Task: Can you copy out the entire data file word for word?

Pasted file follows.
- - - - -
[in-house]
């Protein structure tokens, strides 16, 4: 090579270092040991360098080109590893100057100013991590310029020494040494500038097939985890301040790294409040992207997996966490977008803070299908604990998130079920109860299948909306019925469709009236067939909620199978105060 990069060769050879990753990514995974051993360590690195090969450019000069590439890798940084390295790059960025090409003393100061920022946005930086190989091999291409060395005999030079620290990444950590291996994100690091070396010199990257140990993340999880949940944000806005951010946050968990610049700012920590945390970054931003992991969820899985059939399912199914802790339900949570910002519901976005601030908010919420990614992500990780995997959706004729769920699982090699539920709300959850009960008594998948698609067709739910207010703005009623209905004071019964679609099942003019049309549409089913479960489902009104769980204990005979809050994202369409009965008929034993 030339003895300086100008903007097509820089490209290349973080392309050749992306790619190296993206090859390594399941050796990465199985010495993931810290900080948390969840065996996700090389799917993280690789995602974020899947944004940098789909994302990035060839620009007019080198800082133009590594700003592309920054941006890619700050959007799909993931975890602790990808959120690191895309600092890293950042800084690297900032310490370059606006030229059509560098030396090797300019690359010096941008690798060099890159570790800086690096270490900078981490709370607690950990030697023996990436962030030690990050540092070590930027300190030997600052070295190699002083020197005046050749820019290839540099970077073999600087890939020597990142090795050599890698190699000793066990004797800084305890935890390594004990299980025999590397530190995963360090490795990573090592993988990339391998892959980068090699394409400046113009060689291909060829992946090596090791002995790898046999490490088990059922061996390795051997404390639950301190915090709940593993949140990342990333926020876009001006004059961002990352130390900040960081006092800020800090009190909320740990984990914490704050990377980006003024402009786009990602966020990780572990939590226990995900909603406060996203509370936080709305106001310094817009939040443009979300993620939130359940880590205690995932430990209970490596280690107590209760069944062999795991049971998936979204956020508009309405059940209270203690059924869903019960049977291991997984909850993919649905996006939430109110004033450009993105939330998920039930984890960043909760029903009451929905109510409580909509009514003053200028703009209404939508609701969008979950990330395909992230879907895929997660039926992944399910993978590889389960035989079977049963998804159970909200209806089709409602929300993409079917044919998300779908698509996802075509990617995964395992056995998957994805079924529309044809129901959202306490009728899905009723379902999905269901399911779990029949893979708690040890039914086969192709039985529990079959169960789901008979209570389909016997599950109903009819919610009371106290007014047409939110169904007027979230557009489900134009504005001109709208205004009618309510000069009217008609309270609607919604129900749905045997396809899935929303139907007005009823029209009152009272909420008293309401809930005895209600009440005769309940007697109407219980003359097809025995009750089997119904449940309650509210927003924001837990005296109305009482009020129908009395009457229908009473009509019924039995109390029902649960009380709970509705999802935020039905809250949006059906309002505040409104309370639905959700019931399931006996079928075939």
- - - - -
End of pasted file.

[in-house]
């Protein structure tokens, strides 16, 4: 090579270092040991360098080109590893100057100013991590310029020494040494500038097939985890301040790294409040992207997996966490977008803070299908604990998130079920109860299948909306019925469709009236067939909620199978105060 990069060769050879990753990514995974051993360590690195090969450019000069590439890798940084390295790059960025090409003393100061920022946005930086190989091999291409060395005999030079620290990444950590291996994100690091070396010199990257140990993340999880949940944000806005951010946050968990610049700012920590945390970054931003992991969820899985059939399912199914802790339900949570910002519901976005601030908010919420990614992500990780995997959706004729769920699982090699539920709300959850009960008594998948698609067709739910207010703005009623209905004071019964679609099942003019049309549409089913479960489902009104769980204990005979809050994202369409009965008929034993 030339003895300086100008903007097509820089490209290349973080392309050749992306790619190296993206090859390594399941050796990465199985010495993931810290900080948390969840065996996700090389799917993280690789995602974020899947944004940098789909994302990035060839620009007019080198800082133009590594700003592309920054941006890619700050959007799909993931975890602790990808959120690191895309600092890293950042800084690297900032310490370059606006030229059509560098030396090797300019690359010096941008690798060099890159570790800086690096270490900078981490709370607690950990030697023996990436962030030690990050540092070590930027300190030997600052070295190699002083020197005046050749820019290839540099970077073999600087890939020597990142090795050599890698190699000793066990004797800084305890935890390594004990299980025999590397530190995963360090490795990573090592993988990339391998892959980068090699394409400046113009060689291909060829992946090596090791002995790898046999490490088990059922061996390795051997404390639950301190915090709940593993949140990342990333926020876009001006004059961002990352130390900040960081006092800020800090009190909320740990984990914490704050990377980006003024402009786009990602966020990780572990939590226990995900909603406060996203509370936080709305106001310094817009939040443009979300993620939130359940880590205690995932430990209970490596280690107590209760069944062999795991049971998936979204956020508009309405059940209270203690059924869903019960049977291991997984909850993919649905996006939430109110004033450009993105939330998920039930984890960043909760029903009451929905109510409580909509009514003053200028703009209404939508609701969008979950990330395909992230879907895929997660039926992944399910993978590889389960035989079977049963998804159970909200209806089709409602929300993409079917044919998300779908698509996802075509990617995964395992056995998957994805079924529309044809129901959202306490009728899905009723379902999905269901399911779990029949893979708690040890039914086969192709039985529990079959169960789901008979209570389909016997599950109903009819919610009371106290007014047409939110169904007027979230557009489900134009504005001109709208205004009618309510000069009217008609309270609607919604129900749905045997396809899935929303139907007005009823029209009152009272909420008293309401809930005895209600009440005769309940007697109407219980003359097809025995009750089997119904449940309650509210927003924001837990005296109305009482009020129908009395009457229908009473009509019924039995109390029902649960009380709970509705999802935020039905809250949006059906309002505040409104309370639905959700019931399931006996079928075939």